Clinical Systems In Primary Care
GP Systems of Choice is now a central part of Connecting for Health’s (CfH) strategy. CfH has become much more pragmatic, realising that current systems in GP practices remain the most effective clinical systems, delivering working systems on time.By using a number of small suppliers and smaller data centres, the NHS will protect itself against data leakage, such as the disasters of recent times: http://news.bbc.co.uk/1/hi/uk/7158688.stm · http://news.bbc.co.uk/1/hi/uk_politics/7104368.stm · http://news.sky.com/skynews/article/0,,91211-1298255,00.html It is possible that, as GPSoC evolves, GPs will retain their own servers and data, and use the NHS systems for off-site backups, rather than using off-site data centres.
Many people, particularly those working in some Strategic Health Authorities and Primary Care Trusts, still believe in the original unitary vision of the then National Programme for Information Technology (NPfIT). The fact that GP surgeries have the ability to choose their own clinical systems, or are able to retain their current suppliers, seems to attack the very foundation of Connecting For Health. Some bureaucrats still wish for the imposition of a single state-wide medical system.
GP system suppliers’ representatives have watched CfH change to its more pragmatic approach – using what works, rather than relying on delivery of vapourware. Some SHAs and PCTs need to catch up with the central team’s vision.
CfH thinking has come a long way. At the start Richard Granger (now ex-Chief Executive of CfH) gave talks to potential suppliers wherein he stated that all GP systems “were crap”. GPs would have to “get used to the idea” that ‘their surgeries would have to lose 40% of their current data and 40% of their current functionality in order to achieve the greater good: that of a common system across the entire NHS’. At that time he was thinking of vans driving around with the tin (as he called the computer hardware), preconfigured and bolted down, being delivered to GP surgeries connecting to central off-site databases.
But things have changed. The failure of CfH contractors to deliver new integrated systems was partly due to the complexity of clinical systems. GP systems were not seen to be “crap” after all, but working complex systems. Indeed the first “success for CfH” (actually that of the smaller suppliers) was the creation of the largest prevalence dataset in the world, and primary care quality survey – the QMAS database and Quality & Outcomes Framework (QOF). The success was delivered by the current small software houses – the then so called “legacy systems” which, within a year, got the system working and produced the world’s largest prevalence data set. Each firm was terrified that their competitors would get there first. That success may have convinced some within CfH and the Department of Health that small is beautiful, responsive, and can work to a common standard and deliver on time…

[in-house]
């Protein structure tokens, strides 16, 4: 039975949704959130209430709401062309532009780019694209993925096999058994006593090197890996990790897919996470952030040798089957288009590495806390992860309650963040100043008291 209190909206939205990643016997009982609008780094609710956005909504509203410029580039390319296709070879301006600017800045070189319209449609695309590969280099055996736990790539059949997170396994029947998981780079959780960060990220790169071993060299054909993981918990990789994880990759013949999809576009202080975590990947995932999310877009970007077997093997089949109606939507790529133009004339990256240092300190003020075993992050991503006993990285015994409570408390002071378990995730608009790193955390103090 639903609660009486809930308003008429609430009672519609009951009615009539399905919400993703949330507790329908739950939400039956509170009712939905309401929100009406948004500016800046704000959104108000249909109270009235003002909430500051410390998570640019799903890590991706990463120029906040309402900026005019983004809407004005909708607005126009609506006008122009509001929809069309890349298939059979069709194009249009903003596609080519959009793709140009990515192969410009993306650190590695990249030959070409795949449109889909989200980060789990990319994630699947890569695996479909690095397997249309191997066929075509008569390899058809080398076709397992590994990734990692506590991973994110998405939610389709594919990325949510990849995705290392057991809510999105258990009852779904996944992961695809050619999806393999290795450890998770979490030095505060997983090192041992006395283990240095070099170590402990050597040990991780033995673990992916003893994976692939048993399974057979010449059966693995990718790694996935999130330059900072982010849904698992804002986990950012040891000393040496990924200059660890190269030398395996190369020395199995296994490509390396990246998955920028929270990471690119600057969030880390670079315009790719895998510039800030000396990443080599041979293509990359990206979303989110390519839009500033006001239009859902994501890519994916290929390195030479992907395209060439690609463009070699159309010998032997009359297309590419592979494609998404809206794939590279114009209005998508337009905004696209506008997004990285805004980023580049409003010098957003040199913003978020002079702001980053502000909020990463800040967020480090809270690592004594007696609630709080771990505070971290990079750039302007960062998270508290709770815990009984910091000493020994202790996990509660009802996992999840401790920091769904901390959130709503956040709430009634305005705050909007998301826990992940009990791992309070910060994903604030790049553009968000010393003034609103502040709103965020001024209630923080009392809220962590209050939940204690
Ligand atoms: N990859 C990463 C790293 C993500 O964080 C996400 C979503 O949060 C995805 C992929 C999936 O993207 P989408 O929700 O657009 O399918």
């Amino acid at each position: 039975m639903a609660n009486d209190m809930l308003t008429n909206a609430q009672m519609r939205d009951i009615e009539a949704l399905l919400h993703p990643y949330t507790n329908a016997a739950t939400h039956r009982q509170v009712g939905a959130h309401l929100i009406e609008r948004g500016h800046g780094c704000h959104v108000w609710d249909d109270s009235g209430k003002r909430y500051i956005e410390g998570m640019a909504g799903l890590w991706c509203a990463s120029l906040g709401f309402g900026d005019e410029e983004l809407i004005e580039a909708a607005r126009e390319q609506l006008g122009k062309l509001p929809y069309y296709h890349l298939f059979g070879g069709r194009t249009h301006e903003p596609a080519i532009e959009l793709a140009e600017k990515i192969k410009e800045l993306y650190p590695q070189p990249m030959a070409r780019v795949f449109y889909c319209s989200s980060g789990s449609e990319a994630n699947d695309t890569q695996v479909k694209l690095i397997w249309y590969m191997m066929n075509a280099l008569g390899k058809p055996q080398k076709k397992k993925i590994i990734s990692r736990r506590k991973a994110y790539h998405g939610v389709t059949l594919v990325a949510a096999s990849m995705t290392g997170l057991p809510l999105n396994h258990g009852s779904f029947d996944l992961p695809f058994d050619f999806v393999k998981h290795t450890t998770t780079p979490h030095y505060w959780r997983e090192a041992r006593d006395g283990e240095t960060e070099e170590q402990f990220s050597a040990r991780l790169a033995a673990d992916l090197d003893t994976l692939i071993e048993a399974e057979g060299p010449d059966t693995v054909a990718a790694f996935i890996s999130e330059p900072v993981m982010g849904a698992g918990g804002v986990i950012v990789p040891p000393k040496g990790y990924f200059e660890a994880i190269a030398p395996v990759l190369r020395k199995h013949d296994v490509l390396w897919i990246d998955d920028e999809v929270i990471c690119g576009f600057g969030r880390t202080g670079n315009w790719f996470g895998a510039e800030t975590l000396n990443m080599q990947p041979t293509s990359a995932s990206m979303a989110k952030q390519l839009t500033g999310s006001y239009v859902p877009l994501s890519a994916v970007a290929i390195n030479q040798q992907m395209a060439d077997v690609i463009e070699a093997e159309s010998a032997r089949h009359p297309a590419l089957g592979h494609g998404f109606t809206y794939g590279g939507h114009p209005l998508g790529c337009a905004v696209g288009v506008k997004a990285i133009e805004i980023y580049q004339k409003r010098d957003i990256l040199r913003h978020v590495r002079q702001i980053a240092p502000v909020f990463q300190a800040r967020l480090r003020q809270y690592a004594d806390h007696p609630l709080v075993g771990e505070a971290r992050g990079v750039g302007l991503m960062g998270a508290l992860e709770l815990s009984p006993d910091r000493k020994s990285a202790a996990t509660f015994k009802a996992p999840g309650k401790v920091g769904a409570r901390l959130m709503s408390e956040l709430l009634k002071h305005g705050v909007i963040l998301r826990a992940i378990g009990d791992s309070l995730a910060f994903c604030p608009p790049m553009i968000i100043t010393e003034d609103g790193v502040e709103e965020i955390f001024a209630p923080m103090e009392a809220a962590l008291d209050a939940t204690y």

Those software houses with GPSOC contracts are now working to a common standard derived from national CfH specifications, and standardised secure communication, and they are now back in competition with each other.
When CfH started, it seemed to abolish competition: imposing giant US-led monopolies upon users and nearly killing off a thriving UK IT industry of small IT businesses. We have forgotten how close the NHS came to losing its GP systems suppliers altogether.
Competition between suppliers is more likely to lead to better, safer and intuitive systems which improve patient care. Government-imposed monopolies are never likely to improve computer systems, let alone deliver them on time. An imposed single system solution is more likely to set clinical information technology in aspic and do nothing to mollify justifiable data security fears.